On the number of arbitration cases administered and the MOU’s concluded with other arbitral centres, AFSA scored a total of 4137.4 points while the Cairo Regional Centre for International Commercial Arbitration (CRCICA) in the second place, scored 1429.4 points. The survey confirmed that AFSA is the premier arbitration centre in Africa as it relates to experience in administering arbitration cases under its rules. The top five arbitral centres as ranked by respondents are AFSA, Cairo Regional Centre for International Commercial Arbitration, Kigali International Arbitration Centre, Lagos Court of Arbitration and Nairobi Centre for International Arbitration.

The facilities (human and technical) that respondents expect an international arbitration centre to provide, include accessible location, panel of experienced arbitrators, multilingual staff and delivery services (including rules/notes/guidelines), state-of-the-art technology, well trained administrative staff, code of ethics for arbitrators, knowledge of socio-cultural context, attractive website, independence from government or other organisations, and security.

The survey revealed that the major cities in Africa that host arbitrations, whether ad-hoc or institutional, are Cairo, Johannesburg, Kigali, Lagos, Cape Town, Abidjan, Abuja, Pretoria, Durban, and Tunis. South Africa, including Johannesburg, Cape Town, Pretoria and Durban, is the country where the largest number of arbitrations are held.
Read all about the AFSA Court by clicking here and about how Edwin Glasgow QC views recent developments at AFSA, click here to read his article.
Despite the Covid-19 Pandemic, AFSA has been hard at work and we are pleased to report on the following...
The AFSA Court - A new dimension in arbitrations administered by AFSA

By Patrick Lane SC, Chairman of AFSA International and a member of the AFSA International Court
President of the AFSA International Court

Retired Chief Justice Sandile Ngcobo
International Arbitration Act opens the door to international arbitration
AFSA takes its rightful place in the international arbitration arena

By Edwin Glasgow QC, Vice President of the AFSA International Court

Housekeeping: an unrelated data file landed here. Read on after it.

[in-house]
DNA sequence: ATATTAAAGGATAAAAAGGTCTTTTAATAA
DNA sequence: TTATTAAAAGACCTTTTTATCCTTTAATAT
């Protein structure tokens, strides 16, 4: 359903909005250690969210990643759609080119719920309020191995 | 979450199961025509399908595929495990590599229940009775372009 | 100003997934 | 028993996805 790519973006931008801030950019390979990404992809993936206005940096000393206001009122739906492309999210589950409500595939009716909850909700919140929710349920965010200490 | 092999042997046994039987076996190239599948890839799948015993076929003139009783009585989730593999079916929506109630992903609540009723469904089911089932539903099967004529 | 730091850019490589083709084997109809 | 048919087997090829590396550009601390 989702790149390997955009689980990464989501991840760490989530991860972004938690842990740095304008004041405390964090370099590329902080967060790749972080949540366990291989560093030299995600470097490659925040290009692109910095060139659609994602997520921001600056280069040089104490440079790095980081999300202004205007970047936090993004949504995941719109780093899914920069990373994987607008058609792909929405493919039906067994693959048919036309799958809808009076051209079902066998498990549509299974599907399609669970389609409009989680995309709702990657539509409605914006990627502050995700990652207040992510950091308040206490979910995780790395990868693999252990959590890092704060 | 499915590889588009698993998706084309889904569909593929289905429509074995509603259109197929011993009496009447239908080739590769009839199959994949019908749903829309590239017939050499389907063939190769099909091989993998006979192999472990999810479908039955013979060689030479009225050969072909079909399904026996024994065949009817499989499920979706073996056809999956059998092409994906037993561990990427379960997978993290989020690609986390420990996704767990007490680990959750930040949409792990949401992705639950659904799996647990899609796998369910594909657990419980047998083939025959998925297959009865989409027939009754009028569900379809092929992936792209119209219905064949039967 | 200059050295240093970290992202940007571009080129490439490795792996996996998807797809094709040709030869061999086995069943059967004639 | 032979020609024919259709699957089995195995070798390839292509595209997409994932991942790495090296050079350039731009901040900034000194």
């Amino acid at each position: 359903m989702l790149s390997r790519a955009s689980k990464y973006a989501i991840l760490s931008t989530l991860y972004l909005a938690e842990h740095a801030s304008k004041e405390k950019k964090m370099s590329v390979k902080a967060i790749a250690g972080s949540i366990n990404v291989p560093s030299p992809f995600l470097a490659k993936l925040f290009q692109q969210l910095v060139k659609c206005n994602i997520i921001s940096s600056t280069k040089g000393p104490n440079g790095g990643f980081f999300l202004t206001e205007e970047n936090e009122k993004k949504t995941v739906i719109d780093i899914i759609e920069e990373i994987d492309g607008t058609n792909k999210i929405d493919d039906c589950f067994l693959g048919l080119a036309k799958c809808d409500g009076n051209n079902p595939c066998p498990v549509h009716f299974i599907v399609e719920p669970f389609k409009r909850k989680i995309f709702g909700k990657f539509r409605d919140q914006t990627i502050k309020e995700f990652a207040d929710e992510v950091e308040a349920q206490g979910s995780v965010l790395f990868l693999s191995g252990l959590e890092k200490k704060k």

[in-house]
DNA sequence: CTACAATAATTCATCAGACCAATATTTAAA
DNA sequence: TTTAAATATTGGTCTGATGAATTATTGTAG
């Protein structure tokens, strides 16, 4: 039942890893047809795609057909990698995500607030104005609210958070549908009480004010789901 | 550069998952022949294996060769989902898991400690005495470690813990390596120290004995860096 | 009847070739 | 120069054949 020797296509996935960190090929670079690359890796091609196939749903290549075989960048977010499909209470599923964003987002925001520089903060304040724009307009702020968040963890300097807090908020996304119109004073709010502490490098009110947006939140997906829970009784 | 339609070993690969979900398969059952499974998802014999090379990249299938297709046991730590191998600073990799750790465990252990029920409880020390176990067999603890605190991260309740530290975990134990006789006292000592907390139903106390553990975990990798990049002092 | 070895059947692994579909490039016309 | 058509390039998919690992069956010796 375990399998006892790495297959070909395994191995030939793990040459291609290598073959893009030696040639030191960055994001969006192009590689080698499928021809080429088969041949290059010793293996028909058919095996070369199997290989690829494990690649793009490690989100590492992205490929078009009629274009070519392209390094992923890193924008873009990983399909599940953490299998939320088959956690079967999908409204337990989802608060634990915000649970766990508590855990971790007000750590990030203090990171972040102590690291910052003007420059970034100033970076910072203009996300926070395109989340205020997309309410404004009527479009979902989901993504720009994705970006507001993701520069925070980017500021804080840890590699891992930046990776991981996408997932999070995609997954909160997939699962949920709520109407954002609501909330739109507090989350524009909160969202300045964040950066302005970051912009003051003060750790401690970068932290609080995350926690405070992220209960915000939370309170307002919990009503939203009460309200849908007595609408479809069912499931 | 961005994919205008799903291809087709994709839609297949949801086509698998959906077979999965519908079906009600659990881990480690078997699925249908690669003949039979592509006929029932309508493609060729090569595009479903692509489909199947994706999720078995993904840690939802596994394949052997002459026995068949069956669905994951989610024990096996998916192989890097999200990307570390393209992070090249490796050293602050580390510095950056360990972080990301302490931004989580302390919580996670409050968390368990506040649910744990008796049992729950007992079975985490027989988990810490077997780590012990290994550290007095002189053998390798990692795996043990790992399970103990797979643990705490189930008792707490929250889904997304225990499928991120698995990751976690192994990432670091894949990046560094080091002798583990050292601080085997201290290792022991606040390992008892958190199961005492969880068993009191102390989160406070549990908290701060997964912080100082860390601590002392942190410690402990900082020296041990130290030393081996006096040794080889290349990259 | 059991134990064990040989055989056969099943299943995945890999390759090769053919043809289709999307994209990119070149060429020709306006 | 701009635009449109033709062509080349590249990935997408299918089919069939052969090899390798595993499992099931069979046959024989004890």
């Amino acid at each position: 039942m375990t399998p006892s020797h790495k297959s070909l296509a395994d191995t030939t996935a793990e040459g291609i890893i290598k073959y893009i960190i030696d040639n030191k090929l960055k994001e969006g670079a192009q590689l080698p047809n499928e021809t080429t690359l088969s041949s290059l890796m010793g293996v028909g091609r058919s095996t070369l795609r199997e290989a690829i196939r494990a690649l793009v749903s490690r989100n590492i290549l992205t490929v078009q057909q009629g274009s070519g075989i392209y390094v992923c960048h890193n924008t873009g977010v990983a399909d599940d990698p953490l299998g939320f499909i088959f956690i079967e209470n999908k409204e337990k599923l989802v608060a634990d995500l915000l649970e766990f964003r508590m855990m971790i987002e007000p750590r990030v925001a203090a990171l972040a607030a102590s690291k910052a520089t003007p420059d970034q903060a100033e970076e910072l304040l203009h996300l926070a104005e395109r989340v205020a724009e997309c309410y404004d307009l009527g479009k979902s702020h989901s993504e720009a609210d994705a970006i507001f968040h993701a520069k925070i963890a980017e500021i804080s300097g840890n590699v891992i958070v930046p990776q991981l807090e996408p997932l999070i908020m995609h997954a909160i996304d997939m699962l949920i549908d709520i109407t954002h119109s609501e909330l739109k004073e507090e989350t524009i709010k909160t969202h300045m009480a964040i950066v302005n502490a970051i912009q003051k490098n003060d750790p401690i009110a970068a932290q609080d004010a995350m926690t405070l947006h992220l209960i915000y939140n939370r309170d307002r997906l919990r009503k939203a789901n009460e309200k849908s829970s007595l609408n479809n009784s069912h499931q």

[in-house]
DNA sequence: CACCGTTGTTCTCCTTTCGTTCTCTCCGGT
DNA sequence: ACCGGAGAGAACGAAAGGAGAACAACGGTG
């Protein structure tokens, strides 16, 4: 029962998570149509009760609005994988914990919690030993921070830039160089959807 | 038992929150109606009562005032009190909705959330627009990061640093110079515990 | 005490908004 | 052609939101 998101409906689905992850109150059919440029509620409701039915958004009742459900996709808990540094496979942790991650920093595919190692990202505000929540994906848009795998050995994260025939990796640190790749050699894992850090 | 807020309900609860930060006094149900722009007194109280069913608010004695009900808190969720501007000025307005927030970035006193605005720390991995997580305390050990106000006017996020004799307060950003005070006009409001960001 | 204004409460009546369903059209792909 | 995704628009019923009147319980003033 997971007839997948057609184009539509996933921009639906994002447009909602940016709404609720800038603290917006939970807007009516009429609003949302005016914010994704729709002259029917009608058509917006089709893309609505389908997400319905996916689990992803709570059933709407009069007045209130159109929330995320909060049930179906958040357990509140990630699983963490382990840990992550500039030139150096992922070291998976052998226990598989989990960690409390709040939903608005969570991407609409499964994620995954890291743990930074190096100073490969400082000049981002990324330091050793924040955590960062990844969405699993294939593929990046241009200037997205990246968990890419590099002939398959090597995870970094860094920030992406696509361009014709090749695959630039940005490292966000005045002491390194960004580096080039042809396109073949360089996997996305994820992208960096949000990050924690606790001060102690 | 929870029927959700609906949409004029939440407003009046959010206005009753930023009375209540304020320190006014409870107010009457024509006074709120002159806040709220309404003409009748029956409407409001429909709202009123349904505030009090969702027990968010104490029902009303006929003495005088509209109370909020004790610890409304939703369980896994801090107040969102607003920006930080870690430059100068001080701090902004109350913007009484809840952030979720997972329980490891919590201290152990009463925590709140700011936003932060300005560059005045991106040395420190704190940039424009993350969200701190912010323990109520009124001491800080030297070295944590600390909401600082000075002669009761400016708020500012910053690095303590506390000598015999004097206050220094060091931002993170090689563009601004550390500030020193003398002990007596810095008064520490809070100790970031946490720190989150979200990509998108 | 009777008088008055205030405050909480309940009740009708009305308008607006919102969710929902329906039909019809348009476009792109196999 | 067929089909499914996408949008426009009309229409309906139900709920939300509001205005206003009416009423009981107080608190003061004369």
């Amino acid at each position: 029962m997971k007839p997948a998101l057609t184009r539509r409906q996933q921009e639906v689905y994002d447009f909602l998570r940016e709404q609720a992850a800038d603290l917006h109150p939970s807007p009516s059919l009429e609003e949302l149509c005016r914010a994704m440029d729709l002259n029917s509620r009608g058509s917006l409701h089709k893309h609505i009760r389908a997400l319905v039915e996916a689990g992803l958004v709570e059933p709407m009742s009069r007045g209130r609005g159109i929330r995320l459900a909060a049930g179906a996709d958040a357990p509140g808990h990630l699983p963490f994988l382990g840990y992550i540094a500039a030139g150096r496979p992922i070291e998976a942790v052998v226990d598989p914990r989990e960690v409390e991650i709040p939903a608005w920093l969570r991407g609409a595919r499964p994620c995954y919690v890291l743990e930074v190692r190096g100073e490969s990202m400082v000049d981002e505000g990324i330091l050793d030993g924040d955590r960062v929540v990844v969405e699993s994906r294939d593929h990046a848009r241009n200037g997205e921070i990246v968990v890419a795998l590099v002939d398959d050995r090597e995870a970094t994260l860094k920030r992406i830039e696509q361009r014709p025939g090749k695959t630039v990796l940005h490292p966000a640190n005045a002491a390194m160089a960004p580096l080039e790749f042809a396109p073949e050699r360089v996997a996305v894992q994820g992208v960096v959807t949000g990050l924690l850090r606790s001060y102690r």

AFSA Court Members
Integrating and harmonising the practice of commercial arbitration across the SADC region

By Stanley Nyamanhindi, CEO SADC Division
Conference in the Seychelles on the cards
AFSA on the Executive Council of the International Commercial Dispute Prevention and Settlement Organistation (ICDPASO)
Establishment of Panel of Experts
AFSA to resume Training in 2022
Series of webinars - The Future in the Making
Online filing system
Perspectives 2
To read the above articles in the newsletter, click here.

explores a shared Dispute Resolution Mechanism for BRICS

The second edition of Perspectives is now available and explores Designing a Dispute Resolution Mechanism for BRICS. Various contributors identify and examine the challenges in designing a shared dispute resolution mechanism for BRICS member states, including Brazil, Russia, India, China and South Africa. In 2019 AFSA was nominated the BRICS Centre for South Africa and the BRICS project is the second of the key international projects to which AFSA is committed and says AFSA Chairman, Michael Kuper, “will reflect the same inclusive design as its CAJAC progenitor”.

While the second edition of Perspectives analyses the challenges in designing a shared dispute resolution system for BRICS, the first edition of Perspectives dealt with the New York Convention - 60 years later, an assessment by a panel of AFSA graduates speaking from different vantage points. The Perspectives publications and the topics covered serve as a research tool and an on-going record of the development of arbitration in Southern Africa and Africa.

Both publications can be downloaded from the website.
© Copyright 2019 AFSA